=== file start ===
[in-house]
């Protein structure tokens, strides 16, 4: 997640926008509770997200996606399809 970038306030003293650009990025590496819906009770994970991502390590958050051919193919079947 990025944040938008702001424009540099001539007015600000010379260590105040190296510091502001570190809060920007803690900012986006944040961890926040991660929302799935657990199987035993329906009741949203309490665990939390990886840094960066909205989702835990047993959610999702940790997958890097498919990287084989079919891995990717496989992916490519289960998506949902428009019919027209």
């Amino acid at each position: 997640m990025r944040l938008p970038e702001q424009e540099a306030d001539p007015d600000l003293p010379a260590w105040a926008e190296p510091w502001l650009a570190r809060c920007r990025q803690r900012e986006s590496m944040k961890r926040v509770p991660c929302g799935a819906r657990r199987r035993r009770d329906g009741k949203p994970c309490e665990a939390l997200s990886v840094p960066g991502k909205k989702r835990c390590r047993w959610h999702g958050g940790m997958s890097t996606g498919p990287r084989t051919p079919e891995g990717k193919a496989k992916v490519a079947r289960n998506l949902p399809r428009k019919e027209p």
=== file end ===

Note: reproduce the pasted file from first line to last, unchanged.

[in-house]
């Protein structure tokens, strides 16, 4: 997640926008509770997200996606399809 970038306030003293650009990025590496819906009770994970991502390590958050051919193919079947 990025944040938008702001424009540099001539007015600000010379260590105040190296510091502001570190809060920007803690900012986006944040961890926040991660929302799935657990199987035993329906009741949203309490665990939390990886840094960066909205989702835990047993959610999702940790997958890097498919990287084989079919891995990717496989992916490519289960998506949902428009019919027209």
């Amino acid at each position: 997640m990025r944040l938008p970038e702001q424009e540099a306030d001539p007015d600000l003293p010379a260590w105040a926008e190296p510091w502001l650009a570190r809060c920007r990025q803690r900012e986006s590496m944040k961890r926040v509770p991660c929302g799935a819906r657990r199987r035993r009770d329906g009741k949203p994970c309490e665990a939390l997200s990886v840094p960066g991502k909205k989702r835990c390590r047993w959610h999702g958050g940790m997958s890097t996606g498919p990287r084989t051919p079919e891995g990717k193919a496989k992916v490519a079947r289960n998506l949902p399809r428009k019919e027209p």